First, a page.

Diabetes can occur in both men and women, but some symptoms will affect men differently. In this article, we’ll discuss unique diabetes symptoms in men, common symptoms in both sexes, risk factors, and treatments. Plus, we’ll cover how to know when you should see a medical provider.
Diabetes Symptoms in Men
Diabetes causes some common symptoms in people, regardless of their sex. But in men, diabetes can lead to some specific symptoms. Understanding how diabetes can affect men is important so that you know how to communicate with your healthcare provider and receive effective treatment.
Erectile dysfunction (ED) refers to an inability to achieve or maintain erection. Many health issues can contribute to ED, like high blood pressure, tobacco use, and stress. However, diabetes is a major risk factor for erectile dysfunction, affecting as many as 50% of males who have diabetes.
When there is sexual arousal, an increase in blood flow to the penis brings about an erection which is sustained long enough to allow for penetration and ejaculation. Diabetes can decrease circulation to the penis because it damages blood vessels. It can also cause nerve damage, which negatively impacts how the nervous system responds to sexual stimulation.
Retrograde ejaculation happens when semen is released into the bladder. The main symptom is a decrease in how much semen is released during ejaculation. Retrograde ejaculation is not harmful, but it can contribute to male infertility.
Other urologic issues
Diabetes can contribute to hormonal imbalances in men. It may result in low testosterone levels, which can cause symptoms such as decreased libido, erectile dysfunction, increased body fat, fatigue, and more.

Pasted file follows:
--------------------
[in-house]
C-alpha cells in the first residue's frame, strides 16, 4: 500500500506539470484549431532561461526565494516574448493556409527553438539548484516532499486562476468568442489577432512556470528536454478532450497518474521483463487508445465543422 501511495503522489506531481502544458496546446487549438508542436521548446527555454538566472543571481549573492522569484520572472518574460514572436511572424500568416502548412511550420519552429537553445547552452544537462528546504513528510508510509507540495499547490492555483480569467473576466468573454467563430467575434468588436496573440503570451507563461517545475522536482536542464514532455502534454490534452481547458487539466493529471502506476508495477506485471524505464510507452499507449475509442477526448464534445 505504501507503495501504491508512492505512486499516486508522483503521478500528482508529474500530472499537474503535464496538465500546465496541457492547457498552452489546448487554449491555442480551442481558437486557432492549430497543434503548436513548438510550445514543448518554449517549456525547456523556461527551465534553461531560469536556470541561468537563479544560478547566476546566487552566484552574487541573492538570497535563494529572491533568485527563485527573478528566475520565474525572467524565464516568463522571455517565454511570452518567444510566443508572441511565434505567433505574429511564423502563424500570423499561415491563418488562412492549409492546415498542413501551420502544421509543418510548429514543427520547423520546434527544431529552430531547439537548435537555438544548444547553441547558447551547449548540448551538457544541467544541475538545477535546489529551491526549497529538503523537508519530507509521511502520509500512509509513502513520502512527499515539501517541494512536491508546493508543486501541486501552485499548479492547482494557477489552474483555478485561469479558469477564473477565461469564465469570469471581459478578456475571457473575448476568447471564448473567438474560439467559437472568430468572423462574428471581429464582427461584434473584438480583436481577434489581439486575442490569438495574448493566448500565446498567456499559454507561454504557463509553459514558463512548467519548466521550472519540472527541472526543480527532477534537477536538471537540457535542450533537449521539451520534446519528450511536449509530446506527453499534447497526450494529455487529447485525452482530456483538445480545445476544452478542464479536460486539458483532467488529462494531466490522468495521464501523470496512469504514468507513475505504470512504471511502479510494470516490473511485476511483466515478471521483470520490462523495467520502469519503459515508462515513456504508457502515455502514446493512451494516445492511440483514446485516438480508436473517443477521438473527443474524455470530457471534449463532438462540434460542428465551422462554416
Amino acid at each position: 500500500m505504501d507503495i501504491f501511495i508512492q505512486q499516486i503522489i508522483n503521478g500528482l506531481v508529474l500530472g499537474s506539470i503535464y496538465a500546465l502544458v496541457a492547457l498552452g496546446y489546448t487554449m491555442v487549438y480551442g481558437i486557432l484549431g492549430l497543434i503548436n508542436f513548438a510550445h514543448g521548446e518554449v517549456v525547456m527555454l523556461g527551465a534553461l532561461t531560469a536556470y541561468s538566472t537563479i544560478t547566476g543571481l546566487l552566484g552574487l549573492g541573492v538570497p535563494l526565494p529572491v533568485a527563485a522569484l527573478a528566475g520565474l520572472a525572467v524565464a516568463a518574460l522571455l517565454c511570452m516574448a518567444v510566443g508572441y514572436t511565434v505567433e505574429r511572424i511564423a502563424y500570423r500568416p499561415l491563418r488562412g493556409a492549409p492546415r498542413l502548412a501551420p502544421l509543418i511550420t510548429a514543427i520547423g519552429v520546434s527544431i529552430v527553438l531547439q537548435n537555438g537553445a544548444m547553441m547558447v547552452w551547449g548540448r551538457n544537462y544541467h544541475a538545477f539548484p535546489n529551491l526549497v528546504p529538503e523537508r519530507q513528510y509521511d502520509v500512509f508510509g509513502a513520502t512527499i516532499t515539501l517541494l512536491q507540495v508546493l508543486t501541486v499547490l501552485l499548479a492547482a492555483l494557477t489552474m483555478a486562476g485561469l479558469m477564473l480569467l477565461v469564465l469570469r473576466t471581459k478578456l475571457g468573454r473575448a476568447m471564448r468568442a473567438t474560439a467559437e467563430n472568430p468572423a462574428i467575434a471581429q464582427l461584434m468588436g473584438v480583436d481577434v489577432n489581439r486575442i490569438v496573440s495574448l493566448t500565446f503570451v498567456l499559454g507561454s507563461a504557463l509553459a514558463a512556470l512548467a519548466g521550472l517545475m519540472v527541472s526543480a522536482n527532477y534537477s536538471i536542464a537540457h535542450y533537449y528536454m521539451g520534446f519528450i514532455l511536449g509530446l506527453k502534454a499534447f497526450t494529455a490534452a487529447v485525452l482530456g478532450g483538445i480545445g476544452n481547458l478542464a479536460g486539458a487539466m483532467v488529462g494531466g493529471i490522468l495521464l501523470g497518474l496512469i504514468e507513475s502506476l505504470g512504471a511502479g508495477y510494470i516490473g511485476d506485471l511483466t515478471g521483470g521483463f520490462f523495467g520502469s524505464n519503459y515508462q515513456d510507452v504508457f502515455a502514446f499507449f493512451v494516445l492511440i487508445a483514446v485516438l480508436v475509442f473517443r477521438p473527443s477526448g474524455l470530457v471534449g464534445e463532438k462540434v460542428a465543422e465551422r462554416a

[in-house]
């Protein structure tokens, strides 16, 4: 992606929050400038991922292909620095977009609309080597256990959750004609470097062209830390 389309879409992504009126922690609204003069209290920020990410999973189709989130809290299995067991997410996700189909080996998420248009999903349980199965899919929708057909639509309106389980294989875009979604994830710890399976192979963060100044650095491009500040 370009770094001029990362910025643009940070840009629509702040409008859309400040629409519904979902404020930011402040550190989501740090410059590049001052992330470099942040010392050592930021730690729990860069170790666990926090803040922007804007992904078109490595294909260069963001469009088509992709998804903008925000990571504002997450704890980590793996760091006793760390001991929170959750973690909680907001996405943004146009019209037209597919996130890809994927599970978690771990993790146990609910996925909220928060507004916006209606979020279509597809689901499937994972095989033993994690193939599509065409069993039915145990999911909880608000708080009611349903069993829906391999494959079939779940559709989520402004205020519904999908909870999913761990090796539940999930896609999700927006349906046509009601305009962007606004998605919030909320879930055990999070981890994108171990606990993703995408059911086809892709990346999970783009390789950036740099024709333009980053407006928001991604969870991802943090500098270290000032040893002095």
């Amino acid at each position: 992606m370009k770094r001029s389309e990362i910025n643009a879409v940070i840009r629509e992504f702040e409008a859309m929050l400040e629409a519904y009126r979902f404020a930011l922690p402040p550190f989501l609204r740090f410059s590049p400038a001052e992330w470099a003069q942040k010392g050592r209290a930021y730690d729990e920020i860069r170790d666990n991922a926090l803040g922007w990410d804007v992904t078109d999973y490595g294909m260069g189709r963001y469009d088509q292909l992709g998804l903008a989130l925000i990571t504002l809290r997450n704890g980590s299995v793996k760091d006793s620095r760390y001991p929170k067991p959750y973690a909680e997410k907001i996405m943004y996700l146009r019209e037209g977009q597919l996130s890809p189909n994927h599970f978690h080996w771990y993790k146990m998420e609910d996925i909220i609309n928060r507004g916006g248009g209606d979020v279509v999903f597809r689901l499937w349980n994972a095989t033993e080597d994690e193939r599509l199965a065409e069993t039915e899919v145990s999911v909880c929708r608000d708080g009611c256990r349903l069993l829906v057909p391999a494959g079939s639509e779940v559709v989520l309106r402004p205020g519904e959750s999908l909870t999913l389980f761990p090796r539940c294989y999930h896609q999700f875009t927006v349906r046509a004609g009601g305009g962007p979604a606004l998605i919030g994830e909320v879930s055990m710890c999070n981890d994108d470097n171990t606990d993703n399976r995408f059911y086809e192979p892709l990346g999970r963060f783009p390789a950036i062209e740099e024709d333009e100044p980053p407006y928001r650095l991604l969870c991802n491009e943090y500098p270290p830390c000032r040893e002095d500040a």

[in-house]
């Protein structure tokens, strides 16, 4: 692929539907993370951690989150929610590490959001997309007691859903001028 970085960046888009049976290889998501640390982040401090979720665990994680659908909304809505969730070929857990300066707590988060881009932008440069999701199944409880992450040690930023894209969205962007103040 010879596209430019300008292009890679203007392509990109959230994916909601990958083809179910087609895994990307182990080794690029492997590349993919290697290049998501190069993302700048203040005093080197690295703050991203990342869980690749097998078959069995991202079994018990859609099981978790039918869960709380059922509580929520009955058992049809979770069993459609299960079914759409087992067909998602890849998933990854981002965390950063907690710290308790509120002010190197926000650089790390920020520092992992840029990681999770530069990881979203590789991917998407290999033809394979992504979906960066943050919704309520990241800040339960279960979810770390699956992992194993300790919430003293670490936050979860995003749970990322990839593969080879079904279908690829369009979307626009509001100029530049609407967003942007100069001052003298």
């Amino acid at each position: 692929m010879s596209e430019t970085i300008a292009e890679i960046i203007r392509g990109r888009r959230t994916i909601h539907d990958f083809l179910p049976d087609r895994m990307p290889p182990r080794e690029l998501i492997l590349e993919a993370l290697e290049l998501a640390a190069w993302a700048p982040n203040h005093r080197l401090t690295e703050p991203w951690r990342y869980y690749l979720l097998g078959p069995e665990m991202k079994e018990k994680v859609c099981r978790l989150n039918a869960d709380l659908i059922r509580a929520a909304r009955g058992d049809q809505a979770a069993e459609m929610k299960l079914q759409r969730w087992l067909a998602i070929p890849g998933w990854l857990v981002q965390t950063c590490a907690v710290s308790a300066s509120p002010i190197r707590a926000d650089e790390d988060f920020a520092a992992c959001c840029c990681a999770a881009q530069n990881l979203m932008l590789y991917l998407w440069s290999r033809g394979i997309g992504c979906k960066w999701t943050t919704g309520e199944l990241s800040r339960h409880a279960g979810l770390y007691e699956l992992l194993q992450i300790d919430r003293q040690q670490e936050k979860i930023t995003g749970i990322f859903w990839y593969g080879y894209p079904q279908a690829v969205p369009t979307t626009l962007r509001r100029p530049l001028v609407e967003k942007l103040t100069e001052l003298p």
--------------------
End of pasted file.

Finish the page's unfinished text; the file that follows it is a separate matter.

Decreased sex drive
Because diabetes can cause erectile dysfunction and low testosterone, it can have a significant impact on sexual drive in men.
Symptoms in Both Men and Women
Some symptoms of diabetes are common and can affect both men and women.
- Increased urination
- Increased thirst
- Blurry vision
- Numbness or tingling in the hands or feet
- Slow wound healing
In type 1 diabetes, unexplained weight loss can also be a symptom when blood sugar is uncontrolled.
Risk Factors for Diabetes in Men
Certain factors can increase the risk of diabetes in men.
- Smoking and tobacco use
- Overweight and obesity
- Lack of physical activity
- High blood pressure (hypertension)
- High cholesterol or low HDL cholesterol
- Being over age 45
- Being of certain racial/ethnic backgrounds, including African-American, Native American, Hispanic, Asian-American, and Pacific Islander
Diabetes Treatments for Men
Diabetes treatment for men includes controlling the blood sugar level but also treats the other symptoms and side effects of diabetes.
Erectile dysfunction medication
For men with diabetes who experience erectile dysfunction, they are first treated with the aim of bringing their blood glucose levels down to normal. Normal blood glucose level can be achieved with diet and lifestyle changes, as well as medications. In cases where ED persists despite a well controlled blood sugar level, then medications that are used to treat ED may be prescribed.
These include sildenafil (Viagra), tadalafil (Cialis), avanafil (Stendra), and others.
To support balanced testosterone, a medical provider may recommend testosterone medication, which may be given as injections, patches, or gels.